Hence, as motor control presents a high heritability, efforts to find a causative gene are worthwhile to continue and determine which gene polymorphisms or a combination thereof may underline the difference between MZ and DZ twins.
A significant genetic variance component (0.70) was also found for motor learning. Previous studies reported a similar heritability index for the initial level of motor learning which increased further with practice (Williams and Gross 1980; Fox et al. 1996). In this study, both groups of twins started with a similar level of performance without significant differences and both improved significantly over the 10 sessions of motor practice. However, as motor practice continued although everyone improved some improved more than others. It is of importance to note that the results from the first two series, which were determined as the initial performance as well as from the improvement after the practice differ a lot between the participants and that some twins presented particularly good performance from the start which was maintained and increased over the course of the training. In our subgroup of 14 subjects in whom we were able to ascertain the BDNF gene polymorphisms, we found as above‐mentioned four individuals who carried at least one Met allele. Training led to a significantly smaller increase in motor learning in these four subjects; on the contrary, the remaining subjects carrying the Val/Val allelic state responded with an almost double increment. In accordance with this, the results of a recent study showed that the BDNF val66met polymorphism impairs motor skill acquisition in humans and mice (Fritsch et al. 2010). Furthermore, in a recent functional magnetic resonance imaging (MRI) study, McHughen and associates (McHughen et al. 2010) examined a single‐nucleotide polymorphism of the human BDNF gene in relation to brain motor system function, short‐term plasticity, and short motor learning and found that Val/Met polymorphism subjects of BDNF genotype showed poorer short‐term learning and retention on motor behavior tests relative to Val/Val subjects. Furthermore, previous study gives an indirect support of these results, as a significant increase in the motor evoked potentials amplitudes in abductor pollicis brevis after PAS was found in Val/Val, but no increase in non‐Val/Val individuals exposed to plasticity inducing brain stimulation protocols; which is supposed to be under the same neural substrate as motor learning (Cheeran et al. 2008). The twin cohort of this study on motor control and motor learning includes a cohort of twins in whom the genetic influence on externally induced plasticity was studied. In the previous study, it was demonstrated that the change in corticospinal excitability after an intervention with PAS was genetically dependent in a substantial part 68% (Missitzi et al. 2011), almost the same as in the results found in the current study for motor learning (70%).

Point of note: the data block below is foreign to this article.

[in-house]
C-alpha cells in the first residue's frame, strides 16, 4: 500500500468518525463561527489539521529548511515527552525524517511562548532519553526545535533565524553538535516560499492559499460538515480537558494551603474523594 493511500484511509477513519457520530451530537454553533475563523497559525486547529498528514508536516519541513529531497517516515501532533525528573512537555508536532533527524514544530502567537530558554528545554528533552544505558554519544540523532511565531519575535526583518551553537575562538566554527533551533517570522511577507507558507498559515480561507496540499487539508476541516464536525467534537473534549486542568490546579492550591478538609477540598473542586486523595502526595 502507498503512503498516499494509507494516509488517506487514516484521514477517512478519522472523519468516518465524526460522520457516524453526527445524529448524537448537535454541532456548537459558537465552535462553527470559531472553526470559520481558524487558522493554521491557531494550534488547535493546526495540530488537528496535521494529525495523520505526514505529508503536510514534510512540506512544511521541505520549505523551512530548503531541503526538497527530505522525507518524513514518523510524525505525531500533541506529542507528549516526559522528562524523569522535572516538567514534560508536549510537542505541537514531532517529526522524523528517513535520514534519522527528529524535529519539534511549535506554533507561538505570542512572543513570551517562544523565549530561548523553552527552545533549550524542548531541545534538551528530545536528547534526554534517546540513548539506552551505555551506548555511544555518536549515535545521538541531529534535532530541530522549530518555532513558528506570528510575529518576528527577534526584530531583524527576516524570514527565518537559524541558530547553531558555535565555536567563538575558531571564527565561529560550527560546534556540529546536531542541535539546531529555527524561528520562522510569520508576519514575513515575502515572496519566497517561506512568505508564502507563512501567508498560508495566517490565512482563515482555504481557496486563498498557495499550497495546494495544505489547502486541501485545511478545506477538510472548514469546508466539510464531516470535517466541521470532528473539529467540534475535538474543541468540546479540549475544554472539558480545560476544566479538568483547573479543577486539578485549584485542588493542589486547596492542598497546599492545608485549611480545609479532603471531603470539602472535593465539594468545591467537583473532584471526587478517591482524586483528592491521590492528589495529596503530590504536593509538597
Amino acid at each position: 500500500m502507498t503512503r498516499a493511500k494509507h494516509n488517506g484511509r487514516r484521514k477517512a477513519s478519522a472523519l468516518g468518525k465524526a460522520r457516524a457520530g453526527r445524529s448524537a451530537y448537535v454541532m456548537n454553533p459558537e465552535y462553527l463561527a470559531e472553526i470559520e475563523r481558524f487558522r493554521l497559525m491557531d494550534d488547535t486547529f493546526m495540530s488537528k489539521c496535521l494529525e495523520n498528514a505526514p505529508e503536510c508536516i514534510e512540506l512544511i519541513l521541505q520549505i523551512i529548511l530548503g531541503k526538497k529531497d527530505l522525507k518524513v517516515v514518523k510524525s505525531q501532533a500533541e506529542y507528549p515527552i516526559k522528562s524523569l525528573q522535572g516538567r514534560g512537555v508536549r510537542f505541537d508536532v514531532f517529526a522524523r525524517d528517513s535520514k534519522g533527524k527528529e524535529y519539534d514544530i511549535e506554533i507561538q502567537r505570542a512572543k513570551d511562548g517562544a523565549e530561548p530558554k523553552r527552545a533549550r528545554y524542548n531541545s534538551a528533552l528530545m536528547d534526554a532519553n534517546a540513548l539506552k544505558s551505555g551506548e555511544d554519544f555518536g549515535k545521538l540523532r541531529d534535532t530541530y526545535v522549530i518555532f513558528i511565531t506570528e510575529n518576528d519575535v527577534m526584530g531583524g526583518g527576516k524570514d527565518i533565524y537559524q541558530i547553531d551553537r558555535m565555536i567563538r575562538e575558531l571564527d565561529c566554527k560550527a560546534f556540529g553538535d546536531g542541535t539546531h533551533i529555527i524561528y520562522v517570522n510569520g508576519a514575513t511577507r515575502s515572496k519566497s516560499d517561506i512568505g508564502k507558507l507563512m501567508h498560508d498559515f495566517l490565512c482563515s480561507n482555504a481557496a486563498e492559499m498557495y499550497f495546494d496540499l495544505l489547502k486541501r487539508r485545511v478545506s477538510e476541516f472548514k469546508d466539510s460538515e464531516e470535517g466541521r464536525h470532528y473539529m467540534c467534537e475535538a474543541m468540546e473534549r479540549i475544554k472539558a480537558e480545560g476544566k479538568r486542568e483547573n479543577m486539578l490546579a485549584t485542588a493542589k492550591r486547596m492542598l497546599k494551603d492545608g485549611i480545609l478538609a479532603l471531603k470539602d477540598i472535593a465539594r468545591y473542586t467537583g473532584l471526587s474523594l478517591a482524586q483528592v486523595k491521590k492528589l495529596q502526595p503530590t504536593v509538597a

As these studies examine the heritability of early motor learning and heritability of human brain short‐term plasticity; two parameters which are thought to be supported by the same mechanisms (Asanuma and Pavlides 1997; Rioult‐Pedotti et al. 2000) specifically in early phases of human motor learning (Rosenkranz et al. 2007), through unmasking of preexisting intracortical connections and increasing the efficacy of existing synaptic connections by LTP‐like plasticity, we could speculate that the same genotype influences their genetic variation to a similar degree. This would be entirely consistent with the fact that both studies activated the same muscle and was conducted to almost the same sample of twins. In the previous study, PAS intervention activated both intracortical pathways that were also active with the voluntary activity in the current study, together with the median nerve of the abductor pollicis brevis. This supports theoretical models that have been proposed as the basis of motor learning, as well as that the same mechanisms support plasticity of motor cortex and motor learning.